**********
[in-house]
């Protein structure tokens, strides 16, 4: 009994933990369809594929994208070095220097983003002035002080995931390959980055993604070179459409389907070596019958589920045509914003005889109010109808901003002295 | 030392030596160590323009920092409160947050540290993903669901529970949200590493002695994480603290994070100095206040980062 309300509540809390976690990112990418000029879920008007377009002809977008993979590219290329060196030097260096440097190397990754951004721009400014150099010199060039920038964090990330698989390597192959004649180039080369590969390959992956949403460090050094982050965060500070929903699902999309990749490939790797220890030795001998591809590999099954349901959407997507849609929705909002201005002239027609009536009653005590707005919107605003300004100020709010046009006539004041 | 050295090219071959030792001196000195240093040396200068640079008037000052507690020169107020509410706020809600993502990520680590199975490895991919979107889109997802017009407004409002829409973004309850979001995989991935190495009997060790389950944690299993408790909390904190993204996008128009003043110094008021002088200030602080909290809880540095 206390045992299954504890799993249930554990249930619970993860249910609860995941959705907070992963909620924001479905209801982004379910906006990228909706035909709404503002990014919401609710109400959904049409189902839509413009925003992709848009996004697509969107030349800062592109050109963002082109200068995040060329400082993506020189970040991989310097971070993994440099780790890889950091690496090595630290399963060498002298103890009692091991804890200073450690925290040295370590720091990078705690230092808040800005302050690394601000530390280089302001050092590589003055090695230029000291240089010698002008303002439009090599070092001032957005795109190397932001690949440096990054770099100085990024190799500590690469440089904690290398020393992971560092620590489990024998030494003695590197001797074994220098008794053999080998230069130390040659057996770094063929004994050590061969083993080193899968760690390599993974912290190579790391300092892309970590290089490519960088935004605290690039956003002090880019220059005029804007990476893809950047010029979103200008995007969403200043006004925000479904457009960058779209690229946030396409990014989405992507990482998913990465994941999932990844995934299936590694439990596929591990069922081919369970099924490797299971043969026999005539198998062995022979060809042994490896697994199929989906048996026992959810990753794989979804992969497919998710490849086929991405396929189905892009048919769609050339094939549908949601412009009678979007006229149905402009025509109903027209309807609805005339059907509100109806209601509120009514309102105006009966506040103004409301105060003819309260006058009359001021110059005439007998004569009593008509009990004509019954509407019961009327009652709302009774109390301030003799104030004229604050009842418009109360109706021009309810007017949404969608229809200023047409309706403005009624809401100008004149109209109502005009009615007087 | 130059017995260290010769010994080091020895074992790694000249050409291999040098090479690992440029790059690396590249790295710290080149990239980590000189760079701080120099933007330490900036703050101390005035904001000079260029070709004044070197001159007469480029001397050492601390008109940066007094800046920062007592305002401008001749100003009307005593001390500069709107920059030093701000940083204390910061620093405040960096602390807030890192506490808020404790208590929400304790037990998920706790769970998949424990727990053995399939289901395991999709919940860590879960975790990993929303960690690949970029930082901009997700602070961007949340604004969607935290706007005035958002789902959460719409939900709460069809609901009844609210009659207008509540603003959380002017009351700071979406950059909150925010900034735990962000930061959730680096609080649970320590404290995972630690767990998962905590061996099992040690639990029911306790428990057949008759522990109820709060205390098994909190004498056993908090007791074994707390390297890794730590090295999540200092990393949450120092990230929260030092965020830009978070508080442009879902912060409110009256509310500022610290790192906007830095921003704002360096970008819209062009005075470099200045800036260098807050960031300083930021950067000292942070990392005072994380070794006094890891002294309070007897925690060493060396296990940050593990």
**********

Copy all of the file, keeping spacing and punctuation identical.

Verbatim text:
[in-house]
């Protein structure tokens, strides 16, 4: 009994933990369809594929994208070095220097983003002035002080995931390959980055993604070179459409389907070596019958589920045509914003005889109010109808901003002295 | 030392030596160590323009920092409160947050540290993903669901529970949200590493002695994480603290994070100095206040980062 309300509540809390976690990112990418000029879920008007377009002809977008993979590219290329060196030097260096440097190397990754951004721009400014150099010199060039920038964090990330698989390597192959004649180039080369590969390959992956949403460090050094982050965060500070929903699902999309990749490939790797220890030795001998591809590999099954349901959407997507849609929705909002201005002239027609009536009653005590707005919107605003300004100020709010046009006539004041 | 050295090219071959030792001196000195240093040396200068640079008037000052507690020169107020509410706020809600993502990520680590199975490895991919979107889109997802017009407004409002829409973004309850979001995989991935190495009997060790389950944690299993408790909390904190993204996008128009003043110094008021002088200030602080909290809880540095 206390045992299954504890799993249930554990249930619970993860249910609860995941959705907070992963909620924001479905209801982004379910906006990228909706035909709404503002990014919401609710109400959904049409189902839509413009925003992709848009996004697509969107030349800062592109050109963002082109200068995040060329400082993506020189970040991989310097971070993994440099780790890889950091690496090595630290399963060498002298103890009692091991804890200073450690925290040295370590720091990078705690230092808040800005302050690394601000530390280089302001050092590589003055090695230029000291240089010698002008303002439009090599070092001032957005795109190397932001690949440096990054770099100085990024190799500590690469440089904690290398020393992971560092620590489990024998030494003695590197001797074994220098008794053999080998230069130390040659057996770094063929004994050590061969083993080193899968760690390599993974912290190579790391300092892309970590290089490519960088935004605290690039956003002090880019220059005029804007990476893809950047010029979103200008995007969403200043006004925000479904457009960058779209690229946030396409990014989405992507990482998913990465994941999932990844995934299936590694439990596929591990069922081919369970099924490797299971043969026999005539198998062995022979060809042994490896697994199929989906048996026992959810990753794989979804992969497919998710490849086929991405396929189905892009048919769609050339094939549908949601412009009678979007006229149905402009025509109903027209309807609805005339059907509100109806209601509120009514309102105006009966506040103004409301105060003819309260006058009359001021110059005439007998004569009593008509009990004509019954509407019961009327009652709302009774109390301030003799104030004229604050009842418009109360109706021009309810007017949404969608229809200023047409309706403005009624809401100008004149109209109502005009009615007087 | 130059017995260290010769010994080091020895074992790694000249050409291999040098090479690992440029790059690396590249790295710290080149990239980590000189760079701080120099933007330490900036703050101390005035904001000079260029070709004044070197001159007469480029001397050492601390008109940066007094800046920062007592305002401008001749100003009307005593001390500069709107920059030093701000940083204390910061620093405040960096602390807030890192506490808020404790208590929400304790037990998920706790769970998949424990727990053995399939289901395991999709919940860590879960975790990993929303960690690949970029930082901009997700602070961007949340604004969607935290706007005035958002789902959460719409939900709460069809609901009844609210009659207008509540603003959380002017009351700071979406950059909150925010900034735990962000930061959730680096609080649970320590404290995972630690767990998962905590061996099992040690639990029911306790428990057949008759522990109820709060205390098994909190004498056993908090007791074994707390390297890794730590090295999540200092990393949450120092990230929260030092965020830009978070508080442009879902912060409110009256509310500022610290790192906007830095921003704002360096970008819209062009005075470099200045800036260098807050960031300083930021950067000292942070990392005072994380070794006094890891002294309070007897925690060493060396296990940050593990």